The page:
A4E Founding Director Rachel Preston Prinz named a Woman of Influence by ABQ Business First!


Rachel Preston Prinz is the founding director of Archinia, a preservation and architectural R&D firm. She also works with Barbara Felix Architecture + Design in Santa Fe where she does historic preservation, marketing and projects designed to increase architectural engagement. The author and TEDx speaker is dedicated to helping preserve cultures and traditions around the world through her nonprofit Architecture For EveryBody.

What is your biggest accomplishment so far?
I am the proudest of what all I have accomplished since being diagnosed with a form of macular degeneration that affects young people. When I first found out I was going blind, I became emotionally paralyzed. It took me a LONG time to figure out how to be in my new life. I was training to be an architect when I was diagnosed, finished with my internship and just about to take the exams, and the reality that I would probably never achieve that goal was painful beyond measure. After some healing time, I figured out that I could STILL do architecture, of sorts. I could use all the tips and tricks that I had learned in my career to empower communities with design and preservation knowledge so they could take their old buildings and make them work ... for the community and on their terms. It took me some time to figure out how, but in 2011, I did my first TEDx talk at TEDxABQ, and since then I have achieved more than I ever thought possible in empowering communities across New Mexico, and even the world, to thrive.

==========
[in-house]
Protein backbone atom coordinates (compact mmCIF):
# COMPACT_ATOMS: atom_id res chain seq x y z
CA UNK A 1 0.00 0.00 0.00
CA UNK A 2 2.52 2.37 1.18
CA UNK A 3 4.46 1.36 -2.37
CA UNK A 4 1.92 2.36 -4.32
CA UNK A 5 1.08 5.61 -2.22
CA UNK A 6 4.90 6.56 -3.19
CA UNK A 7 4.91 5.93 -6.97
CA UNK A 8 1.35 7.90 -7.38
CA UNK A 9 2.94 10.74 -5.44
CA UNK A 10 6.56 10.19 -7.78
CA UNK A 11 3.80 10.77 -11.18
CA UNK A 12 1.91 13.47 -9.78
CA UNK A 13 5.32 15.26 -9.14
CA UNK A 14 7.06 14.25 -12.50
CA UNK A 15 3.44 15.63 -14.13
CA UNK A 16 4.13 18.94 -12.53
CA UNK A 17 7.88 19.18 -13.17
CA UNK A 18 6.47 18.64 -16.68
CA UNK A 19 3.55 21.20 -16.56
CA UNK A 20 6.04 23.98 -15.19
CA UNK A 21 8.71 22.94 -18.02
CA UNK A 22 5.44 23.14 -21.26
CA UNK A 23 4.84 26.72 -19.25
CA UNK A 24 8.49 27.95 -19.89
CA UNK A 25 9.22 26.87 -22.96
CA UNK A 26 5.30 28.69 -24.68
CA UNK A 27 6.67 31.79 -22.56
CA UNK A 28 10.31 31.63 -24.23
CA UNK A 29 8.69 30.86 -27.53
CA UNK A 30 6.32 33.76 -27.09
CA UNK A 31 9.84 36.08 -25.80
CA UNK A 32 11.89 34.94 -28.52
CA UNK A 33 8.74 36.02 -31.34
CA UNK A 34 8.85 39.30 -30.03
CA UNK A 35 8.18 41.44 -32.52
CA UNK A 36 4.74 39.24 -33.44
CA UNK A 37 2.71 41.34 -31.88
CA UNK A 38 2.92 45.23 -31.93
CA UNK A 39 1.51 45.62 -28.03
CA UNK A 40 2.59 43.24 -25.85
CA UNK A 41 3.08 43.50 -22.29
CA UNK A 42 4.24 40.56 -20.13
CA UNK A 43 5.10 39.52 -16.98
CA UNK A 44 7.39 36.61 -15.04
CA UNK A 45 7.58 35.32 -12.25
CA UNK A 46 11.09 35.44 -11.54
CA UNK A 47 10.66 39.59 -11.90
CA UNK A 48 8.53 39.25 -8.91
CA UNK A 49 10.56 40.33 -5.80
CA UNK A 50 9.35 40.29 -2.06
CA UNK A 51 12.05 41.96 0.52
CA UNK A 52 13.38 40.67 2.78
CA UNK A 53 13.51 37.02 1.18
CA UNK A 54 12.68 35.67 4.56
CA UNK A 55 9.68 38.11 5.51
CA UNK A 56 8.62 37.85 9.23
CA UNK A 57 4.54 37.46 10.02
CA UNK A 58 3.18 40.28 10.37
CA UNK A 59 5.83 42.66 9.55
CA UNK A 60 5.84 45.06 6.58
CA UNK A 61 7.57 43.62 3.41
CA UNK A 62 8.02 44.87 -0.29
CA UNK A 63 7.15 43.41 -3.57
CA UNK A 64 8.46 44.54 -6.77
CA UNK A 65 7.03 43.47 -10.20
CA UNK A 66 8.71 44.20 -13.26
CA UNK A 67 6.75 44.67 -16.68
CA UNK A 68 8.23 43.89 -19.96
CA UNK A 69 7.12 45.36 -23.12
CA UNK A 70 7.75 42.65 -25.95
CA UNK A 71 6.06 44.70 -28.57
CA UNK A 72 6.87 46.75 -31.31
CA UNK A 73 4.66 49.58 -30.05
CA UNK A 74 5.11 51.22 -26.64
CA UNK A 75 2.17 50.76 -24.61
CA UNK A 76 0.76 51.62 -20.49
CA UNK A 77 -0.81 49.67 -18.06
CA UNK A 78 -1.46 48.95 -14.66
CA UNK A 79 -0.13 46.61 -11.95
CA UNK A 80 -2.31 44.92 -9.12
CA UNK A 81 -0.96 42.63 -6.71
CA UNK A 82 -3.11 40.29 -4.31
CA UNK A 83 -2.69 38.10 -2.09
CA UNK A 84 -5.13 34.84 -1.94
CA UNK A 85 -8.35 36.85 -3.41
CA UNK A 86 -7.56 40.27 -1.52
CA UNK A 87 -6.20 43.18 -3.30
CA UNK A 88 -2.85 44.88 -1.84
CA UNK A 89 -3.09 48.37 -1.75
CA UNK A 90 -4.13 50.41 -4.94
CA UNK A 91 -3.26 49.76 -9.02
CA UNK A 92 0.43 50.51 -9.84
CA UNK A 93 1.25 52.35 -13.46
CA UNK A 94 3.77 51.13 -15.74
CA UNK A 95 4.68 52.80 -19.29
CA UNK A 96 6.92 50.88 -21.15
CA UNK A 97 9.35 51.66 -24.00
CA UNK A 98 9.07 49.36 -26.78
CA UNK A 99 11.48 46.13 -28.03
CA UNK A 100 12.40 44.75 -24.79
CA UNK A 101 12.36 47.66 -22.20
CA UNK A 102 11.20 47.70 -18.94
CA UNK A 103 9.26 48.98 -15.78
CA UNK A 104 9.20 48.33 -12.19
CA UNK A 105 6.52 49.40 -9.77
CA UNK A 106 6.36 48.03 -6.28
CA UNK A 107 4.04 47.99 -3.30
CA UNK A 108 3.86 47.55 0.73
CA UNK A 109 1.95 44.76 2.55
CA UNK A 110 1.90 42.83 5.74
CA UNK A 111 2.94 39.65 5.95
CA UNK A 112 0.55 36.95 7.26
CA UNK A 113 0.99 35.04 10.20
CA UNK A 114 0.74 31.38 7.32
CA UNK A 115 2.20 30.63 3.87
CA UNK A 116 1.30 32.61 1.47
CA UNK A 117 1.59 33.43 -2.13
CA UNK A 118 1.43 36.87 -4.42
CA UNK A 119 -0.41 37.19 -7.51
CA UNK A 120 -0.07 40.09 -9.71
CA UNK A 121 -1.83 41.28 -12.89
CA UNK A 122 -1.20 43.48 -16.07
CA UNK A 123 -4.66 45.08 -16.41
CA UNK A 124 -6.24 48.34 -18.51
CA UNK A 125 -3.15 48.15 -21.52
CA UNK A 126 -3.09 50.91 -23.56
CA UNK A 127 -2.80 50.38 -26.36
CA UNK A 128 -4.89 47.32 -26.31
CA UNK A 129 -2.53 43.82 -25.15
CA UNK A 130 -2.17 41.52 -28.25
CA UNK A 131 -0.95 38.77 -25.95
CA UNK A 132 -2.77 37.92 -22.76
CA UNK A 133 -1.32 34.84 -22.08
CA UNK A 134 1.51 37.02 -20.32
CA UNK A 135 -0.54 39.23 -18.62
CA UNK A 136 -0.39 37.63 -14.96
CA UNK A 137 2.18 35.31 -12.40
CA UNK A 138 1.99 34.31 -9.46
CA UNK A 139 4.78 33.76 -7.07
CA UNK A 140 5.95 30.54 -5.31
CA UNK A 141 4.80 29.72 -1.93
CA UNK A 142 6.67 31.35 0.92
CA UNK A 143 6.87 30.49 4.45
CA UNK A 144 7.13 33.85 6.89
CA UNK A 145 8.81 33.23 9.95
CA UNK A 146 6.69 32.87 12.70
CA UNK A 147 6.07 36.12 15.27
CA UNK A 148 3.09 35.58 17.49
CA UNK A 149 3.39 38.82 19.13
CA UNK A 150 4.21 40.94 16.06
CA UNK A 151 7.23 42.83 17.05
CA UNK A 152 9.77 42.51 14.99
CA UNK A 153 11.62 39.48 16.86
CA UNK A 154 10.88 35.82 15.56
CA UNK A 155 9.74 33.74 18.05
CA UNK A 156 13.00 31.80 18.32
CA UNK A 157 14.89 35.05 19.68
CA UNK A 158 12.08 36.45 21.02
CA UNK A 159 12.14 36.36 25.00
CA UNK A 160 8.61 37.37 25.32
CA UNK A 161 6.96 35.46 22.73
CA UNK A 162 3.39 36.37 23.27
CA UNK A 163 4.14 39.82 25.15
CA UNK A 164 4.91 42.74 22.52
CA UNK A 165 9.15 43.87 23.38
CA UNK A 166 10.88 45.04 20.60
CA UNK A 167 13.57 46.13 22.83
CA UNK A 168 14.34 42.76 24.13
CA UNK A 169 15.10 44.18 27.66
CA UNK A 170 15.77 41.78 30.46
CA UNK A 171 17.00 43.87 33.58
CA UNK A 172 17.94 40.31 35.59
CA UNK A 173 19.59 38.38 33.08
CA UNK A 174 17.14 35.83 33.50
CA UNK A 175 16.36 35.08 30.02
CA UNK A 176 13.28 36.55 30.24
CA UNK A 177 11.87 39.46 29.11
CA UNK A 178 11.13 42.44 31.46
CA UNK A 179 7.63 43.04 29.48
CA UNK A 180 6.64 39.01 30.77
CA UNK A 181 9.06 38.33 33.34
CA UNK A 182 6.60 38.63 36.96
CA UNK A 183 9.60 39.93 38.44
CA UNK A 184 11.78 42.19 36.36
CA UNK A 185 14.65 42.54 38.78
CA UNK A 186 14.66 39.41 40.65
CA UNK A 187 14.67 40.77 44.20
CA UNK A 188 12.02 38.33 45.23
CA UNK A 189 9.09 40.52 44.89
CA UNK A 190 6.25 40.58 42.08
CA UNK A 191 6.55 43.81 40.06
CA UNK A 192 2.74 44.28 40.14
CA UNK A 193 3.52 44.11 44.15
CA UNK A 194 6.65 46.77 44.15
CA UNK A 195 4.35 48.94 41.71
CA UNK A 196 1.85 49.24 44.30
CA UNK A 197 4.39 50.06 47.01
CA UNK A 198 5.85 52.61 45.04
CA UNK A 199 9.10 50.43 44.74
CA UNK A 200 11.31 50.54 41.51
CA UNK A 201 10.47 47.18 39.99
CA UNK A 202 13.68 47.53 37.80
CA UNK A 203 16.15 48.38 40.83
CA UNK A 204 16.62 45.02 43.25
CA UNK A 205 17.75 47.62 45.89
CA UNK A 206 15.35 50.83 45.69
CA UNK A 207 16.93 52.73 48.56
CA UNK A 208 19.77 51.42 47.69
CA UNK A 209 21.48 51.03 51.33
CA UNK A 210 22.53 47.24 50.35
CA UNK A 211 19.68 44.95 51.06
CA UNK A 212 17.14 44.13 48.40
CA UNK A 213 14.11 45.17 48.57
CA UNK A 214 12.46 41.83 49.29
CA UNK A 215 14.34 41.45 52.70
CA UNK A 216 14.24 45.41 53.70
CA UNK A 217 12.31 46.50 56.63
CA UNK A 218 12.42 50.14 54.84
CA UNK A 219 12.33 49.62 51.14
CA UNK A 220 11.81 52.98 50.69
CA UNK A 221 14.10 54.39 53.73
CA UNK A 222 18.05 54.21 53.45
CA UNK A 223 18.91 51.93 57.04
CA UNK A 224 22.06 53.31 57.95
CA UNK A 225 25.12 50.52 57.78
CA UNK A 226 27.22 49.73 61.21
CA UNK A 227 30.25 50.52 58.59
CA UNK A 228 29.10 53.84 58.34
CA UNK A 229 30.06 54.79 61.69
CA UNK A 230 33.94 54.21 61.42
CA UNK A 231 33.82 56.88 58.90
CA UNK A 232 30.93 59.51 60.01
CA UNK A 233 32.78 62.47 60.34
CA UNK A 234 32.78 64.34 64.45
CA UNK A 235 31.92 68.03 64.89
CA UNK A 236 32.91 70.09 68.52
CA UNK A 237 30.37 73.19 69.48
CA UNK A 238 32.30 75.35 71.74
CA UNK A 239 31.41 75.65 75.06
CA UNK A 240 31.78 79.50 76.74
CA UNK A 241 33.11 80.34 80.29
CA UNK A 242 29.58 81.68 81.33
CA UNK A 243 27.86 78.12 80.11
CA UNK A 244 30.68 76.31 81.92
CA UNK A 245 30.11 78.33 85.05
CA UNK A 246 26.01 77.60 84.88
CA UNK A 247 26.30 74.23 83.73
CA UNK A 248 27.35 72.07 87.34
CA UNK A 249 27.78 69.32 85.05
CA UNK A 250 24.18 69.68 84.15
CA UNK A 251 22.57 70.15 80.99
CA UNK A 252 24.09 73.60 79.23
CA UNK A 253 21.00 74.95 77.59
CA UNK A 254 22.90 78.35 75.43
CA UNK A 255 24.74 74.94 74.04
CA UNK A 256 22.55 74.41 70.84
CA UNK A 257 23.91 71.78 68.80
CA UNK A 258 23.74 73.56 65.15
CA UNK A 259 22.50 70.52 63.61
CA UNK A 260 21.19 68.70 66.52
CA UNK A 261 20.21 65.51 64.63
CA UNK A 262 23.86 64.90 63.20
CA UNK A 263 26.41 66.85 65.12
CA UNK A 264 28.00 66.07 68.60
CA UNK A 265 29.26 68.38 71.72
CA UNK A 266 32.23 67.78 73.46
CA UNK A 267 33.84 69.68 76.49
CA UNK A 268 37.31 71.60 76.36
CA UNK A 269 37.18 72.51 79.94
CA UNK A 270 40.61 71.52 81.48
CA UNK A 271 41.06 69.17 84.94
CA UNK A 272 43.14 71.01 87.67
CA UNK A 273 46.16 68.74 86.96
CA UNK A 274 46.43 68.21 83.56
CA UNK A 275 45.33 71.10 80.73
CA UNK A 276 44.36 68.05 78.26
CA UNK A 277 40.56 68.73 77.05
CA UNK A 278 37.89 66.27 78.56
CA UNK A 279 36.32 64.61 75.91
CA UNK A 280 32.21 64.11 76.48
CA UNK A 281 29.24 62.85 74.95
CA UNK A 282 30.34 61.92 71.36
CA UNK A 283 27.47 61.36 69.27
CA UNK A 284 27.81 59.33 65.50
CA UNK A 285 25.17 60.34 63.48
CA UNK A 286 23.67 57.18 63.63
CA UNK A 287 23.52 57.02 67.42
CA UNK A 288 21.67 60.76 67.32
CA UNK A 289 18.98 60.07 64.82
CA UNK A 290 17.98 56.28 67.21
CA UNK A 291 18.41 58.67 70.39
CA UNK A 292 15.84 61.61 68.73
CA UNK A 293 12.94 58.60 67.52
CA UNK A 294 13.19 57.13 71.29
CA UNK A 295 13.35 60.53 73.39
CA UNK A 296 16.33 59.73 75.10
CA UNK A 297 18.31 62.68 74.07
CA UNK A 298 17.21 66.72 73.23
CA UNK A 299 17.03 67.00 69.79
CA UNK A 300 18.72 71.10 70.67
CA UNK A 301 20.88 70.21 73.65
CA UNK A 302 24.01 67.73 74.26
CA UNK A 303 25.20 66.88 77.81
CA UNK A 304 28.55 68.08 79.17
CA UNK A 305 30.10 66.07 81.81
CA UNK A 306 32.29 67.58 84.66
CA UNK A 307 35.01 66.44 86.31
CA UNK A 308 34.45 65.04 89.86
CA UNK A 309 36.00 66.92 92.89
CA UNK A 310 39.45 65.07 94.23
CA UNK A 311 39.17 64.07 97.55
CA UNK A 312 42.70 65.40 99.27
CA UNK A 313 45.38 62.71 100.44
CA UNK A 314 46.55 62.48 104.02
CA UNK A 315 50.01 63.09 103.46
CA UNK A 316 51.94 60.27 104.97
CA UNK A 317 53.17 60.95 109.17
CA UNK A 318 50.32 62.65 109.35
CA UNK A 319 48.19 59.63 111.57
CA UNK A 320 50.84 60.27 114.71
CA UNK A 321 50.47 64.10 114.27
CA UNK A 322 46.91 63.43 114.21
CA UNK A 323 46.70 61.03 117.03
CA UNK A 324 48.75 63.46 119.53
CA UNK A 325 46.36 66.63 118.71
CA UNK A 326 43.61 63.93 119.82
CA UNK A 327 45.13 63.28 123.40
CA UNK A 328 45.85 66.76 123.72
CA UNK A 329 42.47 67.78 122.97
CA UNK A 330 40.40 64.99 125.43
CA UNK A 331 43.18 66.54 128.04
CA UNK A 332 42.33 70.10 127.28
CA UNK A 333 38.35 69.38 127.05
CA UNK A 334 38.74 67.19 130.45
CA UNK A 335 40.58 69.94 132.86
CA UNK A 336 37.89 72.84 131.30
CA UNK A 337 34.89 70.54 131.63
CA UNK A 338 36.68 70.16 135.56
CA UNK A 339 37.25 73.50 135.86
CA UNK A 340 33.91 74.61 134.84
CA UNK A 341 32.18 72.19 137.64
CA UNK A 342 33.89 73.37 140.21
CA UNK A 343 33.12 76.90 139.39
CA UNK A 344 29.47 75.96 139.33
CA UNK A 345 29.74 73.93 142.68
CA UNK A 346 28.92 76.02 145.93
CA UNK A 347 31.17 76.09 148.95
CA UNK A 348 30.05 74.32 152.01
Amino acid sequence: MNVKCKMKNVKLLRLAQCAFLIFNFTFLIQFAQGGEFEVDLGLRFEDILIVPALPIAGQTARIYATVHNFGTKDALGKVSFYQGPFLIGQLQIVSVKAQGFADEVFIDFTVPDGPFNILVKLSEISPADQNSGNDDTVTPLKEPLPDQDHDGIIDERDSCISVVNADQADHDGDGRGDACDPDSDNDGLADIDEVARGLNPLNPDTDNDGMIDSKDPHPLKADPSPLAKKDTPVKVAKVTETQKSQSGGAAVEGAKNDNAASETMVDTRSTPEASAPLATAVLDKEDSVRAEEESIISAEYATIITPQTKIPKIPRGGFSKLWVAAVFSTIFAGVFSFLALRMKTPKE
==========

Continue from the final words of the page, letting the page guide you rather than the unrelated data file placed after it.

What would you say is the biggest obstacle in succeeding/getting ahead in your industry in New Mexico?
I think it's a tie between poverty and antiquated/us-and-them thinking that prevents architects, designers and preservationists from making more of a difference here. 98 percent of people in the U.S. who need architects and preservationists cannot afford them. In New Mexico, those numbers are even higher for the most part. Preservation here is not just about pretty buildings. Our towns and villages are cultural landscapes; they were put where they were so they could utilize the natural resources available to create livable communities. When erosion from ATVs, overgrazing, mismanagement of resources, mining, etc... affects the water quality of our rivers, that affects the water quality of our acequias, which can poison our food and destroys our tree cover. Our buildings don't work because they were designed for a climate that was modulated by the details of the places we created for ourselves when we knew better and didn't just plop down anything anywhere. Money and a stubborn willingness to collaborate are going to be required to tackle these huge issues and really get our communities thriving again.

What is something people may not know about your business?
Many of our projects are collaborations with experts from all over the world. Our next big project has 33 collaborators from every continent except Australia. My passion for the future of our efforts is to raise the money to complete our TV show (a public television show about the 1,000 years of sustainable design techniques used in New Mexico). Completing that will be a milestone in my career.

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